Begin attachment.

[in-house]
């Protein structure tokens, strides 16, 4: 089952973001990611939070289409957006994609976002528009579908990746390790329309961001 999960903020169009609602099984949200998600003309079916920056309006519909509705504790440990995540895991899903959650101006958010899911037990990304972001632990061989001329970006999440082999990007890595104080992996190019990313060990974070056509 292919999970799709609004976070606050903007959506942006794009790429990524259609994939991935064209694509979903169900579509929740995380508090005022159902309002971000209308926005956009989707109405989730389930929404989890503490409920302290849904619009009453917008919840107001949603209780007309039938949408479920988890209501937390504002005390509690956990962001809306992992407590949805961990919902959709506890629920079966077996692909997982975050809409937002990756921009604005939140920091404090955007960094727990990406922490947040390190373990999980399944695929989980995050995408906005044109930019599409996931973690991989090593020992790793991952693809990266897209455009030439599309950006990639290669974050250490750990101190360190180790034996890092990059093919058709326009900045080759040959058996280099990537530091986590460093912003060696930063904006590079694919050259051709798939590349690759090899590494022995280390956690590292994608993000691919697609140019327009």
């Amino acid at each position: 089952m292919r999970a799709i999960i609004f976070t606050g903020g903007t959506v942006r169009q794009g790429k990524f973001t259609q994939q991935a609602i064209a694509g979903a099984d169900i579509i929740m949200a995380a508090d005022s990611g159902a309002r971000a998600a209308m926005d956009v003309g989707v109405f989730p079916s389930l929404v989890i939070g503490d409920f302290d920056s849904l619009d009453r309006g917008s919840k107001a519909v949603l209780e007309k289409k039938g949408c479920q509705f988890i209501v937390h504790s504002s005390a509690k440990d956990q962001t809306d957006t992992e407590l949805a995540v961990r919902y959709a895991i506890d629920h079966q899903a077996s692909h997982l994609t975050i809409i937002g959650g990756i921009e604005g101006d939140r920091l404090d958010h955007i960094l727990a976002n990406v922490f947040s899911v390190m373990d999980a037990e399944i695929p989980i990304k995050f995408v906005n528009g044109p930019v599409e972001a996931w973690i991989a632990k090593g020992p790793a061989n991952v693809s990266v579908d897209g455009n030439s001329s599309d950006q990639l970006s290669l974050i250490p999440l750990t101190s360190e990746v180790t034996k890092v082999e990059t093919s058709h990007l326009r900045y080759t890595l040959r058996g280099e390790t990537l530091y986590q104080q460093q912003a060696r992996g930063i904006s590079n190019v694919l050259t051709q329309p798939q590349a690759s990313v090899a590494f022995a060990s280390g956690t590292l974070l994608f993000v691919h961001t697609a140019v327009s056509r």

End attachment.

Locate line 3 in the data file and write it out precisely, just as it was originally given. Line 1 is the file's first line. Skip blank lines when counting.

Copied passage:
């Amino acid at each position: 089952m292919r999970a799709i999960i609004f976070t606050g903020g903007t959506v942006r169009q794009g790429k990524f973001t259609q994939q991935a609602i064209a694509g979903a099984d169900i579509i929740m949200a995380a508090d005022s990611g159902a309002r971000a998600a209308m926005d956009v003309g989707v109405f989730p079916s389930l929404v989890i939070g503490d409920f302290d920056s849904l619009d009453r309006g917008s919840k107001a519909v949603l209780e007309k289409k039938g949408c479920q509705f988890i209501v937390h504790s504002s005390a509690k440990d956990q962001t809306d957006t992992e407590l949805a995540v961990r919902y959709a895991i506890d629920h079966q899903a077996s692909h997982l994609t975050i809409i937002g959650g990756i921009e604005g101006d939140r920091l404090d958010h955007i960094l727990a976002n990406v922490f947040s899911v390190m373990d999980a037990e399944i695929p989980i990304k995050f995408v906005n528009g044109p930019v599409e972001a996931w973690i991989a632990k090593g020992p790793a061989n991952v693809s990266v579908d897209g455009n030439s001329s599309d950006q990639l970006s290669l974050i250490p999440l750990t101190s360190e990746v180790t034996k890092v082999e990059t093919s058709h990007l326009r900045y080759t890595l040959r058996g280099e390790t990537l530091y986590q104080q460093q912003a060696r992996g930063i904006s590079n190019v694919l050259t051709q329309p798939q590349a690759s990313v090899a590494f022995a060990s280390g956690t590292l974070l994608f993000v691919h961001t697609a140019v327009s056509r």